by William K. Summers, M.D.
I am one of several research medical doctors formerly involved in the development of the drug Tacrine, (Cognex®), for the treatment of Alzheimer's disease. In 1982, I left the faculty of the University of Southern California, and joined a team formed by the late Art Kling, M.D. at UCLA.
While I remained in private medical practice in Arcadia, California, I had access to an innovative bench scientist, Ken Tachiki, PhD, who developed sensitive assays for Tacrine. I helped Dr Kling design the pre-clinical experiments on Tacrine, which he used in two different species of monkey.
The rest of the team that put together the classic New England Journal of Medicine article were Larry Majovski, PhD and Gary M. Marsh, PhD. Larry was our classical psychologist, and Gary from the University of Pittsburgh was our statistician.
On November 13, 1986, the World Without Hope, who believed that Alzheimer's was untreatable, were introduced to Tacrine (Summers WK, Majovski LJ, Marsh GM, Tachiki KH, Kling A. Oral tetrahydroaminoacridine in the treatment of senile dementia Alzheimer's type: NEJM 1986; 315:1241-1245.)
In order to preserve the commercial viability of this drug, I personally patented this discovery, embroiling me in years of lengthy litigation, from which I have emerged considerably wiser.
Pushing tacrine through the FDA became my personal issue. At one point demonstrations in front of the FDA were organized to give Alzheimer victims access to treatment. Finally, on September 10, 1993, tacrine became the first FDA approved treatment for Alzheimer's.
I was pleased but strangely unsatisfied. We were now treating this terrible disease, but I wanted to prevent it. I began to study the causes of Alzheimers disease, which today affects some 5 million people in the United States alone.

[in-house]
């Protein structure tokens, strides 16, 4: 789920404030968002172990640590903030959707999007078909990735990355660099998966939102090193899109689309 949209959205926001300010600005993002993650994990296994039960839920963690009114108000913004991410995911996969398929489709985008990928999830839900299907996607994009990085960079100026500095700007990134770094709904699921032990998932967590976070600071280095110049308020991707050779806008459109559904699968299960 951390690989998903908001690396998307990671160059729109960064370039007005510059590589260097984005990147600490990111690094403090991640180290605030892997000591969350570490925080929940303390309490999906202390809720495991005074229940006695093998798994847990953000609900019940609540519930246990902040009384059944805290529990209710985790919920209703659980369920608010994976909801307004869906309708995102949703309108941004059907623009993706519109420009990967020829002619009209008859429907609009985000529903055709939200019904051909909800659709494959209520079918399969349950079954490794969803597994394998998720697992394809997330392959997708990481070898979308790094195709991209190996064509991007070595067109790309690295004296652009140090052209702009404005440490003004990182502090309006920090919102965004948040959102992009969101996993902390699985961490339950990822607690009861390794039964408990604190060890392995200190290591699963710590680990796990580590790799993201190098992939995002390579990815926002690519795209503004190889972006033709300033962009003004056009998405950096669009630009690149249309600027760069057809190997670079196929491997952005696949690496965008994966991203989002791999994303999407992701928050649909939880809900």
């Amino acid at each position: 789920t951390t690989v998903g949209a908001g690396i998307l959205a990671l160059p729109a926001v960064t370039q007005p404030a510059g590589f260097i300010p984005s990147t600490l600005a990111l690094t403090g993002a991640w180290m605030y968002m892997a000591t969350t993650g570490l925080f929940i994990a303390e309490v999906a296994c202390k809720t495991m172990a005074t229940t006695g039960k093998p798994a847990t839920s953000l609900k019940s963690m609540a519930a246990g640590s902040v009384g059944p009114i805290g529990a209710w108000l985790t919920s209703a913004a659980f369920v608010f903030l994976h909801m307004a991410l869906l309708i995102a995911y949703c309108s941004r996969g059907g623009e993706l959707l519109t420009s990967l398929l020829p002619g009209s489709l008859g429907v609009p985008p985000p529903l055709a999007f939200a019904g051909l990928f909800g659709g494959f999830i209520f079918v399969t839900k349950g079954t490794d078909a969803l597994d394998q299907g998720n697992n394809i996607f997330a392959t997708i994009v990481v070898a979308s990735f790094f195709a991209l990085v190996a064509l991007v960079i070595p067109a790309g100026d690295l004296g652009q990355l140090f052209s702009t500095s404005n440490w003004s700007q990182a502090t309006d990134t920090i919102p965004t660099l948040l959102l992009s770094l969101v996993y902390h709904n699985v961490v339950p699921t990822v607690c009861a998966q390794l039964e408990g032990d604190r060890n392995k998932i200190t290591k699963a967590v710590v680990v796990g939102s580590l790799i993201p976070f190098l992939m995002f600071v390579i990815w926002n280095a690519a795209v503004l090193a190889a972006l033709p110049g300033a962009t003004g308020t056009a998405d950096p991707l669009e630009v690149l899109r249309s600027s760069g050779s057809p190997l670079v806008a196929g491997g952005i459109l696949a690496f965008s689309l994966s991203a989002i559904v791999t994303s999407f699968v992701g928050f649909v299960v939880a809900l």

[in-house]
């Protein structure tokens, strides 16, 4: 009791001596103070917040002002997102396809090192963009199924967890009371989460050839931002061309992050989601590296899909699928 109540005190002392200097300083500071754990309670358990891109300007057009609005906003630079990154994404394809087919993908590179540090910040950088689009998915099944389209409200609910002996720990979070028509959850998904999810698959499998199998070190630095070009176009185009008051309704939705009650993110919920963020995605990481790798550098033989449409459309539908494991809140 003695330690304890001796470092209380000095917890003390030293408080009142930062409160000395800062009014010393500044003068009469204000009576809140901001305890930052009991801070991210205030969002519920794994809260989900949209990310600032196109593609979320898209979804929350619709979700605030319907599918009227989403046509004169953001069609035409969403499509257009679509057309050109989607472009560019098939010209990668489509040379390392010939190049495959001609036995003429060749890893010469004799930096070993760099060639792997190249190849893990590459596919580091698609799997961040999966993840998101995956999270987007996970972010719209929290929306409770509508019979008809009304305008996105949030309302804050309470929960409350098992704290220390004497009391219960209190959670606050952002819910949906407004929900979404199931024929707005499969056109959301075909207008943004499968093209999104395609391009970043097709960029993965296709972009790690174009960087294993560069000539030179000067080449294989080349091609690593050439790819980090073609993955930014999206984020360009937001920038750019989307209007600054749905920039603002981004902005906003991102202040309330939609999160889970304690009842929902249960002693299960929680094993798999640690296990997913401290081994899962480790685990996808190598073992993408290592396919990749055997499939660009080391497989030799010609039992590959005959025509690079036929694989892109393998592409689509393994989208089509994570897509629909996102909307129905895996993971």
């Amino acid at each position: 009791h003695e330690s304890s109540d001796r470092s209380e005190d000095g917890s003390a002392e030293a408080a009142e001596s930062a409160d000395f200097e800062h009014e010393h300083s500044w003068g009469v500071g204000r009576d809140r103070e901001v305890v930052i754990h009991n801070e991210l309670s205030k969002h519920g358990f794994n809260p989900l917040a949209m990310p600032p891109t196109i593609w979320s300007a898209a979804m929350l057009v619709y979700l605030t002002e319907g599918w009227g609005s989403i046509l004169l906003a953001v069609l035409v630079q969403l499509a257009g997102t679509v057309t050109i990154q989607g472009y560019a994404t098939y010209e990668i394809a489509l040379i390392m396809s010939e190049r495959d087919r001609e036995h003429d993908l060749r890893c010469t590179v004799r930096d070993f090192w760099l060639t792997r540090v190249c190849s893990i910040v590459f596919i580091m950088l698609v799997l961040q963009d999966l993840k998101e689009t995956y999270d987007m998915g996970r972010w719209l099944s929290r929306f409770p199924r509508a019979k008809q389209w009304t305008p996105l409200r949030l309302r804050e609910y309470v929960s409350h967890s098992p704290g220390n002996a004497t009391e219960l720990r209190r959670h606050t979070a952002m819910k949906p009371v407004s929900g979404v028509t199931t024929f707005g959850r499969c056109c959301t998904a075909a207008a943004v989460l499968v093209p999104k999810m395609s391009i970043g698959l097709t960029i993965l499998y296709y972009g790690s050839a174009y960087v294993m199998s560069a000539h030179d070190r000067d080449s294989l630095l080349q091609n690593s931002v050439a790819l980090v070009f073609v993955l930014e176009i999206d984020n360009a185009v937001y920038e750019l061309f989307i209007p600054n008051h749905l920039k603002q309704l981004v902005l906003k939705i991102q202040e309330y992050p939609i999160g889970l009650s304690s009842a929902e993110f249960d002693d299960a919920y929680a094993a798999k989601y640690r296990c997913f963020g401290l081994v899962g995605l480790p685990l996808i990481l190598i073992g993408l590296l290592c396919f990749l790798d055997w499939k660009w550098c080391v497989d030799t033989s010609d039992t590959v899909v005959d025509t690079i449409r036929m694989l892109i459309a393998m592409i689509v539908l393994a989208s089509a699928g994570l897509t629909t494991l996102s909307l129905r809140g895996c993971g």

In the 1990's, other brain researchers believed that Alzheimer's was caused by the markers of the disease seen under the microscope. They believed that tau protein (neurofibrillary tangles) and beta amyloid deposits (brain plaques) caused the disease. Further, they believed the disease was genetically caused.
It made no sense to me to blame a disease of your senescence on your beloved mother who had passed away decades ago, but gave you your genes. The beta amyloid protein (plaques) or the tau protein (neurofibrillary tangles) theories of causation also made no sense to me.
The prevailing common wisdom was flawed and illogical. Plaques and tangles are accumulations of dead nerve cell debris. The corpses of former nerve cells were contained in the plaques and tangles. It was like looking at graves and declaring that tombstones cause people to die.
By my logic, Alzheimer's was a disease of aging. It did not happen to children. What happens with aging is oxidative injury over time to our cells and even our mitochondria. The brain, a highly metabolic lipid-filled organ, is very subject to oxidative injury. It weighs less than 1% of body weight and receives 20% of cardiac output. It burns oxygen and glucose. Both lead to free radicals.
The brain produces neurotransmitters - dopa, dopamine, serotonin, noradrenaline, glutamate, aspartate, and nitric oxide. All of these generate free radicals. Nerve cells become excited by sudden shifts in calcium and other electrolytes. This generates free radicals with consequent oxidative injury. Finally, about 70% of the brain by weight is lipid (fat). Thus, the brain must constantly guard against going rancid (lipid peroxidation) from the oxidative injury of free radicals.
I learned that not only is the brain lipid vulnerable to damage of this kind but mitochondrial DNA is particularly vulnerable to free radical assault. I learned that whereas nuclear DNA is relatively protected by histone sheaths the mitochondrial variety are not so protected and therefore extremely vulnerable. Thus, I felt the genetic component, if any, was due to oxidative injury to DNA that came from living our lives.
All of these thoughts of mine occurred in the 1990's. Since that time the research literature has become replete with the concept of oxidative damage and free radical injury.
Possible Prevention of Alzheimer's Disease? Part 2
by William K. Summers, M.D.